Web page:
FIFA World Cup assistant referees have been told to keep their flag down for tight offside calls to enable VIDEO Assistant Referee System to make the correct decision.
Russia 2018 will be the first FIFA World Cup to use the video assistant referee system.
Assistant referees were told in a briefing to keep the flag down when there is a tight offside incident and there could be a very promising attack or a goal‑scoring opportunity because if the assistant referee raises the flag then everything is finished.
If the assistant referee keeps the flag down and the play goes on and maybe a goal comes at the end, there is a chance to review the goal using the technology.
FIFA had confirmed in March that VIDEO Assistant Referee System would be used in Russia, having been used in Germany and Italy and trialled in some English cup games last season.
This system is in place to check decisions on four sorts of incidents which include, goals, including 'missed' attacking offences in the build‑up, penalties awarded and not awarded, including 'missed' attacking offences in the build‑up, direct red cards and cases of mistaken identity where the wrong player is shown a red or yellow card.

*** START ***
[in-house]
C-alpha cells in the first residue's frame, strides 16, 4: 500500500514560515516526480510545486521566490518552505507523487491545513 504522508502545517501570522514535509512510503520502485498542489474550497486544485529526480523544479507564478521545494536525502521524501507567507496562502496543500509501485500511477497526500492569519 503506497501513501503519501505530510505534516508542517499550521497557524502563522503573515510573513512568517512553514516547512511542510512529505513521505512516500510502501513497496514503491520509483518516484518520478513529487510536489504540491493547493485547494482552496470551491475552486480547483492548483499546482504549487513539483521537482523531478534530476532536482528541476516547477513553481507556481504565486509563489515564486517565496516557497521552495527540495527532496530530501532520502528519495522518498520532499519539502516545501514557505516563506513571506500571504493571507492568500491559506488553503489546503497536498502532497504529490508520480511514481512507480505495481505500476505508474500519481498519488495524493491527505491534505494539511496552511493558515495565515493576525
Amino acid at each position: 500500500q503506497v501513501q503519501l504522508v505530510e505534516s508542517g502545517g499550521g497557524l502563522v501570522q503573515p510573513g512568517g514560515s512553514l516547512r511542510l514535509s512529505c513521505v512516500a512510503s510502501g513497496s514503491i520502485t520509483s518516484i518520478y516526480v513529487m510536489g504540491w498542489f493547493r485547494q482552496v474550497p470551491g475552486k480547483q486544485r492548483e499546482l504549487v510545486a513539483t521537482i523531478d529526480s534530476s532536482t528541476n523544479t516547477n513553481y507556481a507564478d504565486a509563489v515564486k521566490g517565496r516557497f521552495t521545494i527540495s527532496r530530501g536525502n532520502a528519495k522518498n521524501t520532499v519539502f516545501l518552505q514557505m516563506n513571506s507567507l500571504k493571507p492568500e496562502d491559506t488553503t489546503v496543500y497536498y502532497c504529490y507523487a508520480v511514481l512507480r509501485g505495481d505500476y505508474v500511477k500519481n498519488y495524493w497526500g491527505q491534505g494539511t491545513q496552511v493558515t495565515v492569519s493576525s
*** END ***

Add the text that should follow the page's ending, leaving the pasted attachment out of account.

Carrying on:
The referee can accept the information relayed through the earpiece by the system, an option usually reserved for objective calls of fact, such as if a player is offside.
Replays of incidents reviewed by this system will be shown on big screens during the World Cup and the crowd will also be told when a decision is being reviewed and why a decision has been reached.
However, the replays will not be shown inside the ground while the referee is making a decision, only afterwards, so the official is not influenced by the crowd.
The FIFA World Cup kicks off this Friday with the Russia and Saudi Arabia match which starts at 3am.
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